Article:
How can we maximise the bang from the bucks spent in preventive health?
This, to put it crudely, was one of the key questions asked by an important study released this morning in Melbourne, which is being billed as “the most comprehensive evaluation of health prevention measures ever conducted world-wide”.
The study looked at how to achieve a more efficient and a fairer health system, and had a particular focus on Indigenous health. As well as identifying what we should do more of, it suggests what we should do less of.
The Assessing Cost-Effectiveness of Prevention (or ACE-Prevention) study is a five-year investigation funded by the National Health and Medical Research Council and jointly led by Professor Theo Vos of the Centre for Burden of Disease and Cost-Effectiveness at the University of Queensland and Professor Rob Carter of the Deakin Health Economics Unit at Deakin University.
Thanks to Theo Vos and his UQ colleague Jan Barendregt for providing this report for Croakey readers:
The project’s aim was to make a comprehensive evaluation of the prevention of non-communicable disease and its main risk factors. Eventually, 123 preventive interventions were selected and analysed.
For comparison purposes, 27 treatment interventions were included. The measure of health benefit is the ‘disability-adjusted life year’ (DALY). Interventions with a cost-effectiveness ratio below a threshold value of $50,000 per DALY are deemed cost-effective.
ACE-Prevention is unique because of the large number of interventions evaluated in a comparable manner. It provides governments with a blueprint how to invest in cost-effective prevention and how to reduce wasteful spending.
An important conclusion is that much of current primary prevention in cardiovascular disease is very effective but highly inefficient. The 43 most cost-effective preventive interventions we advocate could be financed by more efficient prescribing for primary prevention of cardiovascular disease.
The cost savings could be even greater if the Department of Health and Aging would take their cue from New Zealand’s PHARMAC and negotiate better prices for drugs listed on the PBS.
- Many interventions for prevention have very strong cost-effectiveness credentials: 43 are either cost-saving or cost less than $10,000 per DALY prevented. Among these are taxation increases for alcohol, tobacco, and unhealthy food, blood pressure and cholesterol lowering drugs, but also infant hepatitis B vaccination and gastric banding for severe obesity. Such interventions should only be ignored if decision-makers have very serious reservations about the evidence base or are facing insurmountable problems in relation to stakeholder acceptability or feasibility of implementation.
- Another group of 31 preventive interventions are good value for money compared to the decision threshold of less than $50,000 per DALY prevented. These include screening for pre-diabetes and kidney disease, and some additional blood pressure and cholesterol lowering drugs.
- But there are also 38 interventions for prevention that have poor cost-effectiveness credentials. These include dietary interventions to combat obesity: they have poor effectiveness. Others are simply too expensive: Ranibizumab for age-related macular degeneration. Two are associated with more harm than benefit: prostate cancer screening and rosiglitazone after screening for diabetes. It is vital to recognise that prevention is not always value for money and is not always ‘better than cure’.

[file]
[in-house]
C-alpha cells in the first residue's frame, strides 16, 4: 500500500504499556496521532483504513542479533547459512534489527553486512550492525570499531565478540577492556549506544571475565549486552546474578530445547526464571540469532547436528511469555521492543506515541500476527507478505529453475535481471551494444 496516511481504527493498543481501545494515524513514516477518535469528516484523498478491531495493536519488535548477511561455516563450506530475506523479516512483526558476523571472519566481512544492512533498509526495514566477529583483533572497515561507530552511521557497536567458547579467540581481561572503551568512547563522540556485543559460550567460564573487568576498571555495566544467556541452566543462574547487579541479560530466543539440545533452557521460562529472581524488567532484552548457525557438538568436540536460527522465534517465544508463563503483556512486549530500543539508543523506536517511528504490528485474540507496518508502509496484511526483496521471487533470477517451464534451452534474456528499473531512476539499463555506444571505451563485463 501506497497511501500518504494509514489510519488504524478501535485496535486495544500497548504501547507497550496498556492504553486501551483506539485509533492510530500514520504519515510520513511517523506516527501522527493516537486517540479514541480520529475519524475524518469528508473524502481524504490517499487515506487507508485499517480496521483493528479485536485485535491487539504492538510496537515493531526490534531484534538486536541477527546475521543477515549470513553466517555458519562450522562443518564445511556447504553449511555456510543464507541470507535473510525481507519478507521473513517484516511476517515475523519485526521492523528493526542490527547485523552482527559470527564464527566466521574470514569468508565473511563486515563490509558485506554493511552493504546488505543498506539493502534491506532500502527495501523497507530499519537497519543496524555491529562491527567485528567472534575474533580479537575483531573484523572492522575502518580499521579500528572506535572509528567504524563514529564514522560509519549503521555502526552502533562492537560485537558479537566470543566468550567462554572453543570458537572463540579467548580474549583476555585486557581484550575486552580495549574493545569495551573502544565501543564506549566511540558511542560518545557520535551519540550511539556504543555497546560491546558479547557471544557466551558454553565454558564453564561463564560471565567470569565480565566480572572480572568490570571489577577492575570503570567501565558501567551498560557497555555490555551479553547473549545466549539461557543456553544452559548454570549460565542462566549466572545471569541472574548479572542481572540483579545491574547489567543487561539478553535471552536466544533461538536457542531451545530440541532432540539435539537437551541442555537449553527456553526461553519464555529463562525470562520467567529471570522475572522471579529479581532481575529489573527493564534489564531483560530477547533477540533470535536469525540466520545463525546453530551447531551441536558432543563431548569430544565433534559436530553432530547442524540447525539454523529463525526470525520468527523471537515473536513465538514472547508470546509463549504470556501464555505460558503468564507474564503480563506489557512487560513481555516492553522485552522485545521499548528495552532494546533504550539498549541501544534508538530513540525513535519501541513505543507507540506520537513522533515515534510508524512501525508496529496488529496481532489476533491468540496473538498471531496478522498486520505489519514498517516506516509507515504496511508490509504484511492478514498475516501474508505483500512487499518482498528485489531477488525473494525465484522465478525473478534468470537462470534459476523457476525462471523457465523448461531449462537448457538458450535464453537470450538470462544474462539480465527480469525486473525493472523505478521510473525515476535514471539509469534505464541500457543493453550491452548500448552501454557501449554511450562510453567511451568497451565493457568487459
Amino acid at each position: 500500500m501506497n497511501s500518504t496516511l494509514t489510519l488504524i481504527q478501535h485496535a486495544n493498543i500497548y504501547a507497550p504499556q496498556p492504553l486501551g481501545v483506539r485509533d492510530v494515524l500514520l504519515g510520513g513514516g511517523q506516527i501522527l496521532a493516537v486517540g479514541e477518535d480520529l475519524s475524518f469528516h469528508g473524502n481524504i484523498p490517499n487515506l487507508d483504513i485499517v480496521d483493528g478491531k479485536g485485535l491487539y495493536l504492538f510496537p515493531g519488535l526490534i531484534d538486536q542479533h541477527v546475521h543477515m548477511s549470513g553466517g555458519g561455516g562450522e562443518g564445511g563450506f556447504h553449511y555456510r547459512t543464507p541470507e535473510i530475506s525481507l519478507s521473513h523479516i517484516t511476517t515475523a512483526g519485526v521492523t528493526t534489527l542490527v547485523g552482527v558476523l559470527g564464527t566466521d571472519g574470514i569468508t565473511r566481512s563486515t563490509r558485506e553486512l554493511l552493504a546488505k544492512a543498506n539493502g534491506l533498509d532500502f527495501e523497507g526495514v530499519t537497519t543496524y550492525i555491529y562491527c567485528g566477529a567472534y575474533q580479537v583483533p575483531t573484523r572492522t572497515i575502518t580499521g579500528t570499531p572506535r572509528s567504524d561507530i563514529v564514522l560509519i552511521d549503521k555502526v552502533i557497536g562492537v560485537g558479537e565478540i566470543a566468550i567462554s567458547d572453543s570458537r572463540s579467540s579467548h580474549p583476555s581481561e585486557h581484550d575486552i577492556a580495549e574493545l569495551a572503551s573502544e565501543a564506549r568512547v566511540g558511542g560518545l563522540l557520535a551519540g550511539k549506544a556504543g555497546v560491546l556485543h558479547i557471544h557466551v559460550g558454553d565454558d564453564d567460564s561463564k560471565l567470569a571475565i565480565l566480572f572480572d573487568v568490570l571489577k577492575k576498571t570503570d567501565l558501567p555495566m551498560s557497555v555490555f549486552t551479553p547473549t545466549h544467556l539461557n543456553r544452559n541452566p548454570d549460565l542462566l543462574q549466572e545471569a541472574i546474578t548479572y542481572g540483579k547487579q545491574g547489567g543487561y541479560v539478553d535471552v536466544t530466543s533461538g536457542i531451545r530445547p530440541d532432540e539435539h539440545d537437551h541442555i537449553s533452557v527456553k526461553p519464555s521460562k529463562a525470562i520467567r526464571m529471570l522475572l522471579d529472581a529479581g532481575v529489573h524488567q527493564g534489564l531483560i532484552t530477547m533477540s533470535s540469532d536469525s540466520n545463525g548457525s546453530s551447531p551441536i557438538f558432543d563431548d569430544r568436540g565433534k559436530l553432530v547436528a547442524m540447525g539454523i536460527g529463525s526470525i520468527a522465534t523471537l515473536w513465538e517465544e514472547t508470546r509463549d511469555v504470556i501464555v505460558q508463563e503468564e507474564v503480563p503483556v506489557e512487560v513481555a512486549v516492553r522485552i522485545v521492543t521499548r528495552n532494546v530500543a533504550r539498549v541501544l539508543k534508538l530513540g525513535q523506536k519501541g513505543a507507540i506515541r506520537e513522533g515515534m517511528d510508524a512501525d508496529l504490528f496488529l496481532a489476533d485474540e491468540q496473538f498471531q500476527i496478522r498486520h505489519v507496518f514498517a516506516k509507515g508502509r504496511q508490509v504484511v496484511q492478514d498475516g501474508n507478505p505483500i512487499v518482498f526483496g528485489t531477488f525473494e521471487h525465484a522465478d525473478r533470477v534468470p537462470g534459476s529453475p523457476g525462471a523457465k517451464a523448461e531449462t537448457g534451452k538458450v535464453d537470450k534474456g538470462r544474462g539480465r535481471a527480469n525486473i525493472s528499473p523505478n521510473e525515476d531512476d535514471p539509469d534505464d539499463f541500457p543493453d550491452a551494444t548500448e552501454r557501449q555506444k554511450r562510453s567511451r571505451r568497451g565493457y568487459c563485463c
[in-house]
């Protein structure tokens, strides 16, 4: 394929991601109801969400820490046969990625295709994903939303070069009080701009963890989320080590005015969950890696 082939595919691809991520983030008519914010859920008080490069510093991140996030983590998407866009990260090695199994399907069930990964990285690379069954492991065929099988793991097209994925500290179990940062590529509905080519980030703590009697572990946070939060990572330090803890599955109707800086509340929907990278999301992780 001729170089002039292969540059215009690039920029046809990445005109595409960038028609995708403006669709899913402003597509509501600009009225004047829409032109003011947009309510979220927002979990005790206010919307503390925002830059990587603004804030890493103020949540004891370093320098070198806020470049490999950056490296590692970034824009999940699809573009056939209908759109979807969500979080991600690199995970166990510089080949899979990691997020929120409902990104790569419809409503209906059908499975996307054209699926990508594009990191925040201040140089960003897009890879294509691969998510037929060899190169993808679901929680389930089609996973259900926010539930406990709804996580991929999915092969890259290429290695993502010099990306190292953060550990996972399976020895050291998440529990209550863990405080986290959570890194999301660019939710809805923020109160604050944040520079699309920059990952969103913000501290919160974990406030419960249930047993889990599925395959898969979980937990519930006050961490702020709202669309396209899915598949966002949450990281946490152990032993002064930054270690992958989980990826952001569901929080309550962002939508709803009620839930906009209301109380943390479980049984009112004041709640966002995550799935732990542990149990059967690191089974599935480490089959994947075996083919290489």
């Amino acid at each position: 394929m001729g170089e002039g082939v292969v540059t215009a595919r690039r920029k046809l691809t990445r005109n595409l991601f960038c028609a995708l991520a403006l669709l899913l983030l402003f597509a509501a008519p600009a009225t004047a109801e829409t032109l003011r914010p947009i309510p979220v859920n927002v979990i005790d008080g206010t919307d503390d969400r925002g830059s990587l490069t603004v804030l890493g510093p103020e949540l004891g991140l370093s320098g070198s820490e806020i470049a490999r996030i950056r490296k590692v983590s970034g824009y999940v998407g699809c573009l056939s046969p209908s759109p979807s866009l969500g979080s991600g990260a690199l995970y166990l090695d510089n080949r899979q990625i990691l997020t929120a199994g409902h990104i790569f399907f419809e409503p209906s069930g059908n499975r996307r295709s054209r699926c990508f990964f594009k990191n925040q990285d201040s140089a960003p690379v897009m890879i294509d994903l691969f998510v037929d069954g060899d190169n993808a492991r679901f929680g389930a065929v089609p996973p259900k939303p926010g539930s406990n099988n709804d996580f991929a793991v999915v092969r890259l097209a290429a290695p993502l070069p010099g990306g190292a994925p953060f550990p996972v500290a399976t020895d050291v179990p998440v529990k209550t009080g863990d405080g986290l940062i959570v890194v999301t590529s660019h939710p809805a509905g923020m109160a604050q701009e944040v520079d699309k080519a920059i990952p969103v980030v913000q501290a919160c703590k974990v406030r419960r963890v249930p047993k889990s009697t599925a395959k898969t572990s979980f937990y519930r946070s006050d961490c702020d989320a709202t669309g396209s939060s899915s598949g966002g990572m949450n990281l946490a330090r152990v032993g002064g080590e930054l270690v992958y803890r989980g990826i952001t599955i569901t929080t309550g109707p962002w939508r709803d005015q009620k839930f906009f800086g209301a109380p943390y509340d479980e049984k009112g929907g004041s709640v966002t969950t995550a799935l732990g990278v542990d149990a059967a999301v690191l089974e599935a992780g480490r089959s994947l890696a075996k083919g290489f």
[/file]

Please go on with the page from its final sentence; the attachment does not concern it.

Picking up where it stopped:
- A large impact on population health (i.e. >100,000 DALYs prevented over a lifetime per intervention) can be achieved by a limited number of cost-effective interventions: taxation of tobacco, alcohol and unhealthy foods; regulating the salt content of processed food; improving the efficiency of blood pressure- and cholesterol-lowering drugs; gastric banding for severe obesity; and an intensive SunSmart campaign.
- There are more cost-effective interventions with a moderate impact on population health (between 10,000 and 100,000 DALYs prevented per intervention). The main missed opportunities at the national level among these are screening programs for pre-diabetes, chronic kidney disease and low bone mineral density in elderly women. Smoking cessation aids, pedometers and mass media for physical activity are other approaches with moderate population health impact.
- Of the cost-effective interventions with a smaller population health impact (<10,000 DALYs per intervention), the growing list of potential preventive measures for mental disorders deserves special mention.
Addressing the inefficiency of current preventive drug treatment for cardiovascular disease (by choosing the most cost-effective drugs and targeting those at absolute risk rather than individual risk factor thresholds) could free up enough resources in the short term to fund most of the 43 most recommended interventions.
Implementation of the recommended package calls for political will, particularly for the taxation and regulation interventions. This study provides compelling evidence to make these changes.
A large number of the recommended interventions are delivered by primary care services and may require a combination of training and incentives to facilitate general practitioners to support them.
The recommended preventive drug interventions would require a large number of people to take medication for the rest of their lives. Introduction of a polypill for cardiovascular disease prevention could enhance the adherence to multiple preventive drug treatment.
The complete report and short pamphlets on specific topics are available from http://www.sph.uq.edu.au/bodce-ace-prevention